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City officials, doctors, public seek expansion of KI for nuclear disaster preparedness around Fermi-2 reactor

Credit: U.S. Nuclear Regulatory CommissionOn February 4, 2019, the Ann Arbor City Council in Southeast Michigan unanimously passed a municipal resolution calling on the State and the U.S. Nuclear Regulatory Commission (NRC) to upgrade radiological disaster preparedness around the Fermi Unit 2 nuclear power station, approximately 30-miles away, in Monroe, MI. Specifically, the city is requesting the State and the NRC to strategically stockpile potassium iodide (KI) tablets in city schools, hospitals, police and fire stations for the population-level protection of the thyroid, particularly those of infants, young children through 18 years old and pregnant woman and lactating mothers, from radioactive iodine released during a severe nuclear accident.  KI, if ingested shortly after a radioactive release and accompanied by evacuation, sheltering-in-place and avoiding contaminated food, water and milk, is effective in saturating the thyroid with stable iodine and preventing the absorption of cancer-causing radioiodine.

In fact, Ann Arbor officials are seeking the same level of disaster medicine preparedness as already provided Canadians living within Fermi nuclear station’s internationally recognized 50-mile emergency planning zone. The Fermi radiological emergency planning zone spans Lake Erie and the US and Canada border. Following the 2011 Fukushima nuclear disaster in Japan, Ontario health officials and Canadian nuclear regulators required in 2014 the predistribution and stockpiling of KI to Canadian populations around all Canadian nuclear power stations. In December 2017, the Ontario Provincial Government expanded the predistribution of KI to Canadians living in radiological emergency planning zones for the U.S.-based nuclear power stations in Michigan (Fermi-2) and Ohio (Davis-Besse and Perry).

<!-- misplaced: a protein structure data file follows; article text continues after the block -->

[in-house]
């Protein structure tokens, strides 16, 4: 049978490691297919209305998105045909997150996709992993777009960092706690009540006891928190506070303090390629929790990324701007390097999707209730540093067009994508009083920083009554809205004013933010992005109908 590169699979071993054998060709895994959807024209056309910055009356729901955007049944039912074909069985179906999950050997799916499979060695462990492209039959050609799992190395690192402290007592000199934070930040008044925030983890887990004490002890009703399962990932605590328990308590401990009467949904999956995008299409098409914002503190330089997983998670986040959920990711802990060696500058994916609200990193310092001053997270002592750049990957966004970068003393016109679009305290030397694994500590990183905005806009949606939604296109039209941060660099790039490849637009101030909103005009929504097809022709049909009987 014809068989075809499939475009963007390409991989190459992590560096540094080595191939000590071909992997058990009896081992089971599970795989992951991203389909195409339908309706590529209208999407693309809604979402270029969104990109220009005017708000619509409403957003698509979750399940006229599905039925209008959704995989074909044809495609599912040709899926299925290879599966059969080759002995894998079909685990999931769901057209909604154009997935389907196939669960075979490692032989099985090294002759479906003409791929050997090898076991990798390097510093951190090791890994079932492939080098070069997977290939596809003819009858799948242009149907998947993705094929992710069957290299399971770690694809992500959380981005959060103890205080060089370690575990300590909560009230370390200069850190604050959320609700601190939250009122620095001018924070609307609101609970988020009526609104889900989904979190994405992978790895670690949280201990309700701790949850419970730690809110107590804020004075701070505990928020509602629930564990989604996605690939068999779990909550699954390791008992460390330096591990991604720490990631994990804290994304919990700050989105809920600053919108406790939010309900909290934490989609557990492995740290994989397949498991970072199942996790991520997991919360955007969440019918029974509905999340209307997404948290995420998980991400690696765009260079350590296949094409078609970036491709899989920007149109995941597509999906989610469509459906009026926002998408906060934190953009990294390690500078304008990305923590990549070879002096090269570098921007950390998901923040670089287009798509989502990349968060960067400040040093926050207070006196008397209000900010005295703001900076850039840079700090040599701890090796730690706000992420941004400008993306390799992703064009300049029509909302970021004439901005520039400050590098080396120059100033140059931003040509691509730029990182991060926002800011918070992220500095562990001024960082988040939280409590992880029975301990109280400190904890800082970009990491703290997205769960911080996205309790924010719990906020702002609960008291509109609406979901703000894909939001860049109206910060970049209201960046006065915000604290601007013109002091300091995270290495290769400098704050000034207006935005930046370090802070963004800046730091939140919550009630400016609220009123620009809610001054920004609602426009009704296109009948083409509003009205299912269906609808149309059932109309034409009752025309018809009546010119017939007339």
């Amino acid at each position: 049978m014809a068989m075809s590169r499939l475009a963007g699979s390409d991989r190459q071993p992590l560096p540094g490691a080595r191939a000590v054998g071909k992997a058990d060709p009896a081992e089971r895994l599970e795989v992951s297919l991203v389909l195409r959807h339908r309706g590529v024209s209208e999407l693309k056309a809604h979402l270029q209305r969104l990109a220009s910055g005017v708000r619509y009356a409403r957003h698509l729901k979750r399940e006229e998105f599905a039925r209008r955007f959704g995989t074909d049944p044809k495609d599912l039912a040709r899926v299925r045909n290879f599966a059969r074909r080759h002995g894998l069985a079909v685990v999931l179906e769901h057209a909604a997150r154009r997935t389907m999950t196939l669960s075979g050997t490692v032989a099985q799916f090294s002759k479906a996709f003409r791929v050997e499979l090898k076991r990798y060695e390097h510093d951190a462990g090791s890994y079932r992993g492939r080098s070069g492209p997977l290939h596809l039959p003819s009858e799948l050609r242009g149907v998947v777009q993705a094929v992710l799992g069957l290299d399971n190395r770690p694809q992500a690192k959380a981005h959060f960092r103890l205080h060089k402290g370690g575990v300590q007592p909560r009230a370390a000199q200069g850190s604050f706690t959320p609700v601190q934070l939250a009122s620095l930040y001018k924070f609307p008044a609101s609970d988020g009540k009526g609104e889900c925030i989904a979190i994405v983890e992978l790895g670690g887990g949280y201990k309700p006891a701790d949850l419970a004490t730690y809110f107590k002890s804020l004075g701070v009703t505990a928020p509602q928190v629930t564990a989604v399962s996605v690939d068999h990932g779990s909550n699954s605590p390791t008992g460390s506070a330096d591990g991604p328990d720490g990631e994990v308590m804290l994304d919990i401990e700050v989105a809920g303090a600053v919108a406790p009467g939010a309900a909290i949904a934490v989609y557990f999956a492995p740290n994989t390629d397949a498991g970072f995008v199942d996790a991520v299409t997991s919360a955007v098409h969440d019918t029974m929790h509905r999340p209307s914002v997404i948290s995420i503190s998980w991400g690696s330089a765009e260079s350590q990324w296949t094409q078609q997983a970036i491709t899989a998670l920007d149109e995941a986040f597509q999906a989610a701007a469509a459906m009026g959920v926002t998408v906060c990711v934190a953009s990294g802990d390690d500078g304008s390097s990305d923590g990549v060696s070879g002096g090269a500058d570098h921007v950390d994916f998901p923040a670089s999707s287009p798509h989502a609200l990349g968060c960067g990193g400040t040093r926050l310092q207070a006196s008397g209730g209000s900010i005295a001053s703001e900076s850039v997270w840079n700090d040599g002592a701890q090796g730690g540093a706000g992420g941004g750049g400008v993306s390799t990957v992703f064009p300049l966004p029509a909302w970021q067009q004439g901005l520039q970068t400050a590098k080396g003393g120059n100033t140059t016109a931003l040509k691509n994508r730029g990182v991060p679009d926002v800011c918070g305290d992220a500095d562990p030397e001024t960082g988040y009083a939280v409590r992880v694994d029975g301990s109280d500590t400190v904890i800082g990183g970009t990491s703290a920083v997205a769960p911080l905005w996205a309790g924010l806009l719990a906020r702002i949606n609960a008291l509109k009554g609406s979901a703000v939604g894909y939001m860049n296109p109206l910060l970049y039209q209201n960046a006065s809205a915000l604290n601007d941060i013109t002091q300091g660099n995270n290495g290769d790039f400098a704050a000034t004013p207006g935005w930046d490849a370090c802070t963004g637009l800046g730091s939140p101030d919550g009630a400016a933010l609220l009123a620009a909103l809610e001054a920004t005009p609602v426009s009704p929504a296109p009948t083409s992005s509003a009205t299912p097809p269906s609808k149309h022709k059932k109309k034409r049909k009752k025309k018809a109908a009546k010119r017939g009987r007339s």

The Ann Arbor municipal resolution---introduced by Beyond Nuclear, city residents and a Michigan safe energy coalition---is supported by the American Thyroid Association (ATA).  In testimony before City Council on the night of the vote, Dr. Thomas Giordano, an Ann Arbor resident, a pathologist with University of Michigan’s Michigan Medicine and ATA board member, supported passage of the municipal resolution. Dr. Giordano emphasized the importance of KI pre-distribution and stockpiling around nuclear power stations to protect the youngest and most vulnerable population and that it should be required---not just an option.

The City of Ann Arbor is now preparing a KI lobby campaign to approach state and Washtenaw County emergency planners and public health officials as well as the NRC. Beyond Nuclear will work with Ann Arbor officials and broaden its public outreach to foster support for the resolution in municipalities within the emergency planning zone of Fermi and other U.S. reactors.

Currently, the availability of free KI tablets from the NRC  for the prophylactic protection of the thyroid from cancer-causing radioactive iodine released during a nuclear accident is an optional volutary program for states affected by nuclear power plants' 10-mile  evacuation planning zones. Of those states participating, KI is distributed within the 10-mile EPZ through vouchers sent in the mail with utility bills that can be redeemed for KI tablets on designated calendar dates at designiated pickup stations. A 2012 study by Michigan health health officials determined that little more that 5% of eligible receipents actually picked up their tablets.